Secret Nuclear Bunker Open to Public in Essex, UK

A secret nuclear bunker built in the 1950s has been found in the rural Essex countryside in the east of England.

The Kelvedon Hatch Secret Nuclear Bunker is a huge underground network of facilities that was built in case of a nuclear attack by the Soviet Union. It was able to house around 600 military personnel and civilians and is thought to have been built to ensure the survival of the British population.

The Kelvedon Hatch bunker was built in 1952–53 as part of ROTOR, a programme to improve and harden Britain’s air defence network. It was constructed by Peter Lind & Company of London who still trade today. The bunker was a hardened (three level ‘R4’) Sector Operations Centre for RAF Fighter Command. It was to provide command and control of the London Sector of Fighter Command.

The building was originally a Royal Air Force air defense station, after which it was converted into a regional headquarters for the British Government.  Then in the 1960s, it was used as a civil defence centre.

The bunker’s main facilities are almost 40 metres underground and can be accessed by a normal looking bungalow in a forest area. There is a 91-metre long tunnel that starts at the bungalow and stretches down underground to access the bunker. A radio mast was also fitted to the bungalow so that communication could be attempted in the event of a nuclear attack.

The bungalow that serves as the entrance to the Kelvedon Hatch Nuclear Bunker
The bungalow that serves as the entrance to the Kelvedon Hatch Nuclear Bunker

The underground bunker was equipped with bunk beds in order to accommodate all manner of civilians and military who could make it to the shelter in time.  It was also equipped with enough supplies to keep a full complement of 600 people alive for around three months. It was fitted with air conditioning and heating, as well as a water supply and electricity generator. It had radio and other military equipment fitted as well.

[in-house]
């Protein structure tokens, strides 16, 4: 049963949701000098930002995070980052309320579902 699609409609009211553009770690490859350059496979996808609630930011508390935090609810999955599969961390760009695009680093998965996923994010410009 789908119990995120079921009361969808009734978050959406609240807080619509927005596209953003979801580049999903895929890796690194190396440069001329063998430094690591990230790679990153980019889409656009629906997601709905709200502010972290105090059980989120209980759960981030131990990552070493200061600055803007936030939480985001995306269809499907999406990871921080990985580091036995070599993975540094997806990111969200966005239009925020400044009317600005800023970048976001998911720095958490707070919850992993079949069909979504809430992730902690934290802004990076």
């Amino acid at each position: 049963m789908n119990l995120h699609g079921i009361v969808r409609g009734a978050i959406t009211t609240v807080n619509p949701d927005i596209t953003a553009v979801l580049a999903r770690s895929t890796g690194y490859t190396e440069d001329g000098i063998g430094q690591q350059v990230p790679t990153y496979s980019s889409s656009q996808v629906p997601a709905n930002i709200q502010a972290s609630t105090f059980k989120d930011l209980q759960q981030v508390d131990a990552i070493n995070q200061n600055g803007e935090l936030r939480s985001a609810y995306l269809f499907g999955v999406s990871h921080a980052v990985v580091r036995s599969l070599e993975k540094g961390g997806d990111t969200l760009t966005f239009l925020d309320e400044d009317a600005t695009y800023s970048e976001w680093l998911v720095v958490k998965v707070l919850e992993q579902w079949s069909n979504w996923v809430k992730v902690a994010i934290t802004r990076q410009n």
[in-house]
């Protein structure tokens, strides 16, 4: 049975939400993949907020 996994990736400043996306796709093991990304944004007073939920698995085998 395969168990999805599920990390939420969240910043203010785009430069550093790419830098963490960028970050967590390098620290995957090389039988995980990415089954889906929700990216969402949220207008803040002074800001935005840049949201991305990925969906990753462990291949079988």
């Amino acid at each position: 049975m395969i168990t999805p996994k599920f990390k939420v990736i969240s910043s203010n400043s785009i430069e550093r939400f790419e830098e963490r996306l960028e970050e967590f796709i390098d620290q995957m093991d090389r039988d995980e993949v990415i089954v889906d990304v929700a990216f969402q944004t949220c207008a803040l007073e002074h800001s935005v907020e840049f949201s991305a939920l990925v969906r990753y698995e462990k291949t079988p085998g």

Once the Cold War began to die away in the early 1990s, the bunker was decommissioned, and the land was re-purchased from the government by the family of the farmer who had originally sold it. They now operate the land and bunker as a tourist attraction that visitors can see year round, alongside a Cold War museum.

They have also converted the nearby land into an adventure course, paintball center, and other outdoor pursuits such as archery and quad biking. Signposts in the area point the way to the ‘Secret Nuclear Bunker’.

The bunker was used as a “Killer’s Location” for The Murder Game. Both the living quarters and the operational zone were set up for the “Killer’s Game” in the finale. It also played a significant role in an episode of New Tricks titled “The Queen’s Speech”, first broadcast on BBC1 on 20 October 2014.

In 2010 the independent British post-apocalyptic/horror film S.N.U.B! was filmed in the bunker.

More information about visiting the bunker can be found on the website:

Ian Harvey

Ian Harvey is one of the authors writing for WAR HISTORY ONLINE